Serbian President Aleksandar Vucic had asked his Russian counterpart, Vladimir Putin, for aid in tackling Covid-19 in late March, with his request now being fulfilled.


Chilling! Physicians send out 'do not resuscitate' forms, telling those like my disabled daughter to sign them

wheelchair person
© Getty Images/NurPhoto/Mehdi Taamallah
I get that Covid-19 means difficult medical decisions have to be made about who gets treatment and who doesn't. But telling the disabled and already sick to sign away their rights in advance is asking them to volunteer for death.

As the parent of a disabled child, you need to become an expert at juggling all the balls you must keep in the air if you want to become the parent of a disabled adult, as I am fortunate enough to be. In all my 18 years of helping to look after my lovely daughter Elvi, I've never been so scared for her future as I am in this Covid-19 pandemic. Drop one of those balls at this time, and I could be signing my child's death warrant.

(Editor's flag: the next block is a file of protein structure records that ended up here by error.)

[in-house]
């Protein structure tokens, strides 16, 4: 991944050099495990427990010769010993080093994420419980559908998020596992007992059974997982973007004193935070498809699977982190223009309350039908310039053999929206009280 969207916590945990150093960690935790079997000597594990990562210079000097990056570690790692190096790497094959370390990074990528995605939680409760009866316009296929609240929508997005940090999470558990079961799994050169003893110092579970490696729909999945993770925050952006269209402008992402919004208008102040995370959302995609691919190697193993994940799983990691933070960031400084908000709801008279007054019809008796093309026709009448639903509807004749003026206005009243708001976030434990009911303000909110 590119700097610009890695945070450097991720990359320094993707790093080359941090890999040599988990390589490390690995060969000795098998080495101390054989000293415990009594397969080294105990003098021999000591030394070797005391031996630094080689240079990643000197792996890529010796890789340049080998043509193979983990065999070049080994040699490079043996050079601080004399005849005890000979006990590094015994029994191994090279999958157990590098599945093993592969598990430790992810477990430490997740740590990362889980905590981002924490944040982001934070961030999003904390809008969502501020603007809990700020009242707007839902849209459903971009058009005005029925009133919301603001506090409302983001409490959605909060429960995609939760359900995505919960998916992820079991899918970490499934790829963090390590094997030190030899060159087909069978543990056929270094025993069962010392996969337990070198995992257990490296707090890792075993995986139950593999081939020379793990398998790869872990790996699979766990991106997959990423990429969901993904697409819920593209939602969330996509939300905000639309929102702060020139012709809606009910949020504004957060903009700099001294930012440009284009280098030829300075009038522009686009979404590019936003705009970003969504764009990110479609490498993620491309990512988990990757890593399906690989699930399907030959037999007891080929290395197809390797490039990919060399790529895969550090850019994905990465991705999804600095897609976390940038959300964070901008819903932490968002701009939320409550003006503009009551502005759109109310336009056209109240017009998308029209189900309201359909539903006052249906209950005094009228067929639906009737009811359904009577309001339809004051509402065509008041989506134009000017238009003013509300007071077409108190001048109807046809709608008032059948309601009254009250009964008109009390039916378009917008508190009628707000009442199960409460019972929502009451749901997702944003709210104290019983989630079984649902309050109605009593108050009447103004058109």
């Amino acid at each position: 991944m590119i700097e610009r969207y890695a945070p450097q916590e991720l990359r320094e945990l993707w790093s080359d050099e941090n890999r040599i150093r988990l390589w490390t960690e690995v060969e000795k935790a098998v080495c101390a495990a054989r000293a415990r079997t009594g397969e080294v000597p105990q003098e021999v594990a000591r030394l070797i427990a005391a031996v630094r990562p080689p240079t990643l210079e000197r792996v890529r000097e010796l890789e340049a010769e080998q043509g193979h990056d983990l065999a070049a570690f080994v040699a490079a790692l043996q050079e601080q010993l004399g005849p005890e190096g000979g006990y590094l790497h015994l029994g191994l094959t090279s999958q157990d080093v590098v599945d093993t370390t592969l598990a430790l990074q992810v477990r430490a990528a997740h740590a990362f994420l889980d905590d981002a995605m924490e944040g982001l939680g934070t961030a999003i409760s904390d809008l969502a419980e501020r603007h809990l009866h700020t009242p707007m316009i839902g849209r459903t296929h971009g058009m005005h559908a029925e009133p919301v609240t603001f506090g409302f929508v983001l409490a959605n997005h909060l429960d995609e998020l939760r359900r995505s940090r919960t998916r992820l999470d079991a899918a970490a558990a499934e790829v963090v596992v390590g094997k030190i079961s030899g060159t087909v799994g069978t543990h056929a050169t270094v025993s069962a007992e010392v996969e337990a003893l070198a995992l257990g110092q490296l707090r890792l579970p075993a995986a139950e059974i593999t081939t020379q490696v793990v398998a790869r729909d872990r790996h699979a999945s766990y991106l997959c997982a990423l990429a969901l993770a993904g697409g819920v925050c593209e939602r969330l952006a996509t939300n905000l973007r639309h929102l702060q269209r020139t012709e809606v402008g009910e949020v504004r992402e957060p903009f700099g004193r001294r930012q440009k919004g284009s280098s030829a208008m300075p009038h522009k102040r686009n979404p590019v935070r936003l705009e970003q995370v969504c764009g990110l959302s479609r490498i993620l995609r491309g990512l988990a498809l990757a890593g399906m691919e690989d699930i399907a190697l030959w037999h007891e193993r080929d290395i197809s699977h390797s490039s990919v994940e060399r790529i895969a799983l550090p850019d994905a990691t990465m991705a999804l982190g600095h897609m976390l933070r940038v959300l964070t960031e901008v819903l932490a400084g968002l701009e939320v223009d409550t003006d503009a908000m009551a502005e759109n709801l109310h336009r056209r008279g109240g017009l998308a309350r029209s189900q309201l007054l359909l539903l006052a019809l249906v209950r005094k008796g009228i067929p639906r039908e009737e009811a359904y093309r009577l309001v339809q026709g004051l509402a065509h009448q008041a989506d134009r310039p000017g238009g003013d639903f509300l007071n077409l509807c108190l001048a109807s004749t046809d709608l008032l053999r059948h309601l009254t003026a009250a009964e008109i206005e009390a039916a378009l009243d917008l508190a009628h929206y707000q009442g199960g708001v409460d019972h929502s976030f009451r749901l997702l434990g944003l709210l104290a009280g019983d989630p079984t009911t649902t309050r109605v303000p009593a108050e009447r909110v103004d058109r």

It's not just because the virus could be significantly more lethal for her. It's also because some doctors may take the view that my daughter's life is much less worthy of medical care compared to able-bodied people.

It has emerged this week that some GPs around Britain have been sending out letters to patients with existing health issues asking them to sign Do Not Resuscitate (DNR) forms, in case they catch the coronavirus and their condition worsens.

So that's that, then. It's asking these people to volunteer for death.


Epstein's Hollywood pipeline had a straight-line connection to Harvey Weinstein

epstein maxwell weinstein graphic
© Elizabeth Brockway/The Daily Beast/Getty
Jeffrey Epstein used his connections to Hollywood mogul Harvey Weinstein to impress young women, and even helped one victim land a role in a horror movie produced by a Weinstein-owned company, The Daily Beast has learned.